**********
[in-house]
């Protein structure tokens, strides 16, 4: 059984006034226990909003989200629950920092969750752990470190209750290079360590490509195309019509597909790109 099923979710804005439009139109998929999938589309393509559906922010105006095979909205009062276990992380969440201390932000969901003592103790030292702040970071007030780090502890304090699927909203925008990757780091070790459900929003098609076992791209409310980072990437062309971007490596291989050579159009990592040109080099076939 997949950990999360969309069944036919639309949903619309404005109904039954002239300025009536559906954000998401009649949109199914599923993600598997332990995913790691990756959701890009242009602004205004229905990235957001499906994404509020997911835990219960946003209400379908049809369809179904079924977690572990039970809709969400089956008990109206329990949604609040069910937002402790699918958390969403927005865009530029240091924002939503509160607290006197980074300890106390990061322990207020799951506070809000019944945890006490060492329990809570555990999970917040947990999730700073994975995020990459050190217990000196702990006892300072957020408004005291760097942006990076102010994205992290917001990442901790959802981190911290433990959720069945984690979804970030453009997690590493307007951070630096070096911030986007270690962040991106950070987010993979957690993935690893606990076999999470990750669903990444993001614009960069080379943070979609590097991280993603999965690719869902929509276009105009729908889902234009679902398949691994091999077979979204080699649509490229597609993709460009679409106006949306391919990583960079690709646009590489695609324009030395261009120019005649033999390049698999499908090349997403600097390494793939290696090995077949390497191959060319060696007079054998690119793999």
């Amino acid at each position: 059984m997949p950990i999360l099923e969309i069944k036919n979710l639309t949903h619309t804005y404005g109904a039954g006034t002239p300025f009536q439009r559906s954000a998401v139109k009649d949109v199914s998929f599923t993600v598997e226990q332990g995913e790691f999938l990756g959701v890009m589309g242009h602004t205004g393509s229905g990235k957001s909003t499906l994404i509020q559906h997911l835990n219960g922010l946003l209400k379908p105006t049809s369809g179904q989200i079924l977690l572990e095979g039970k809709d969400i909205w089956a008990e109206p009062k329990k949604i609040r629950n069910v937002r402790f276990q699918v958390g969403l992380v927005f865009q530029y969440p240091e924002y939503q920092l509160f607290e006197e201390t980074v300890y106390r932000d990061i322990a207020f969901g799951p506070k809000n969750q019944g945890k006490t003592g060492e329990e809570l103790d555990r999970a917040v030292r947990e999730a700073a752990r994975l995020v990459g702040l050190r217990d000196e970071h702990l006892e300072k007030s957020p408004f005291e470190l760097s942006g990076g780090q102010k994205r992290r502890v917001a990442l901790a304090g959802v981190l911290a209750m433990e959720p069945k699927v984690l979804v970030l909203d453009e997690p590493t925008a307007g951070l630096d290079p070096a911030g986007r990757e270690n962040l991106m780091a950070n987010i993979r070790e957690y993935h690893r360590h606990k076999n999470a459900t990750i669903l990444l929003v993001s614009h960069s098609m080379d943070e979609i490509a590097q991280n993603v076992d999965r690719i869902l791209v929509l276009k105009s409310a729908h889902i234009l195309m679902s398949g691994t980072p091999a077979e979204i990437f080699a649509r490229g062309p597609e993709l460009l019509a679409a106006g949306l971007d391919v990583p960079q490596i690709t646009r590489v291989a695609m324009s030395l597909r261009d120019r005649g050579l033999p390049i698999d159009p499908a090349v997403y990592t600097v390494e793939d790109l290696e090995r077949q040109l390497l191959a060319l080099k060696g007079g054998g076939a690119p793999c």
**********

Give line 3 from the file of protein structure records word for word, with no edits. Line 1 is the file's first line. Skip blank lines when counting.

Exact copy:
């Amino acid at each position: 059984m997949p950990i999360l099923e969309i069944k036919n979710l639309t949903h619309t804005y404005g109904a039954g006034t002239p300025f009536q439009r559906s954000a998401v139109k009649d949109v199914s998929f599923t993600v598997e226990q332990g995913e790691f999938l990756g959701v890009m589309g242009h602004t205004g393509s229905g990235k957001s909003t499906l994404i509020q559906h997911l835990n219960g922010l946003l209400k379908p105006t049809s369809g179904q989200i079924l977690l572990e095979g039970k809709d969400i909205w089956a008990e109206p009062k329990k949604i609040r629950n069910v937002r402790f276990q699918v958390g969403l992380v927005f865009q530029y969440p240091e924002y939503q920092l509160f607290e006197e201390t980074v300890y106390r932000d990061i322990a207020f969901g799951p506070k809000n969750q019944g945890k006490t003592g060492e329990e809570l103790d555990r999970a917040v030292r947990e999730a700073a752990r994975l995020v990459g702040l050190r217990d000196e970071h702990l006892e300072k007030s957020p408004f005291e470190l760097s942006g990076g780090q102010k994205r992290r502890v917001a990442l901790a304090g959802v981190l911290a209750m433990e959720p069945k699927v984690l979804v970030l909203d453009e997690p590493t925008a307007g951070l630096d290079p070096a911030g986007r990757e270690n962040l991106m780091a950070n987010i993979r070790e957690y993935h690893r360590h606990k076999n999470a459900t990750i669903l990444l929003v993001s614009h960069s098609m080379d943070e979609i490509a590097q991280n993603v076992d999965r690719i869902l791209v929509l276009k105009s409310a729908h889902i234009l195309m679902s398949g691994t980072p091999a077979e979204i990437f080699a649509r490229g062309p597609e993709l460009l019509a679409a106006g949306l971007d391919v990583p960079q490596i690709t646009r590489v291989a695609m324009s030395l597909r261009d120019r005649g050579l033999p390049i698999d159009p499908a090349v997403y990592t600097v390494e793939d790109l290696e090995r077949q040109l390497l191959a060319l080099k060696g007079g054998g076939a690119p793999c």